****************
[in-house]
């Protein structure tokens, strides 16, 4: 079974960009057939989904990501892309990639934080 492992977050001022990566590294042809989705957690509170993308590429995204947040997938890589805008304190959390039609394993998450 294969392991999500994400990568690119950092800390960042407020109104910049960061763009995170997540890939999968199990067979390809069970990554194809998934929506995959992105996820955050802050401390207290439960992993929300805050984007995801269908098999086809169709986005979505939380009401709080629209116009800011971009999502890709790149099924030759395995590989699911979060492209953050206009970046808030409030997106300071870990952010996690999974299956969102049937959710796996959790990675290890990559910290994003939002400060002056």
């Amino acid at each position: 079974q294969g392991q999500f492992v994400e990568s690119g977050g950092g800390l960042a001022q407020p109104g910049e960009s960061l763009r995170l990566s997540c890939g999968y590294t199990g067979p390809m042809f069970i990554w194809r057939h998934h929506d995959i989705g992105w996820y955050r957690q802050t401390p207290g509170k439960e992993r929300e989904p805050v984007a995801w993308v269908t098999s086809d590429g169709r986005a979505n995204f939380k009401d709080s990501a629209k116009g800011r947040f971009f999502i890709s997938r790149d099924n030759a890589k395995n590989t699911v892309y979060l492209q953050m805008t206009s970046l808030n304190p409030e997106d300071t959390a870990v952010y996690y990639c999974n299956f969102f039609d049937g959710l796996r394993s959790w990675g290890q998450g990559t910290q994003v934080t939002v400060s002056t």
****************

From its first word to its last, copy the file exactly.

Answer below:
[in-house]
């Protein structure tokens, strides 16, 4: 079974960009057939989904990501892309990639934080 492992977050001022990566590294042809989705957690509170993308590429995204947040997938890589805008304190959390039609394993998450 294969392991999500994400990568690119950092800390960042407020109104910049960061763009995170997540890939999968199990067979390809069970990554194809998934929506995959992105996820955050802050401390207290439960992993929300805050984007995801269908098999086809169709986005979505939380009401709080629209116009800011971009999502890709790149099924030759395995590989699911979060492209953050206009970046808030409030997106300071870990952010996690999974299956969102049937959710796996959790990675290890990559910290994003939002400060002056």
């Amino acid at each position: 079974q294969g392991q999500f492992v994400e990568s690119g977050g950092g800390l960042a001022q407020p109104g910049e960009s960061l763009r995170l990566s997540c890939g999968y590294t199990g067979p390809m042809f069970i990554w194809r057939h998934h929506d995959i989705g992105w996820y955050r957690q802050t401390p207290g509170k439960e992993r929300e989904p805050v984007a995801w993308v269908t098999s086809d590429g169709r986005a979505n995204f939380k009401d709080s990501a629209k116009g800011r947040f971009f999502i890709s997938r790149d099924n030759a890589k395995n590989t699911v892309y979060l492209q953050m805008t206009s970046l808030n304190p409030e997106d300071t959390a870990v952010y996690y990639c999974n299956f969102f039609d049937g959710l796996r394993s959790w990675g290890q998450g990559t910290q994003v934080t939002v400060s002056t």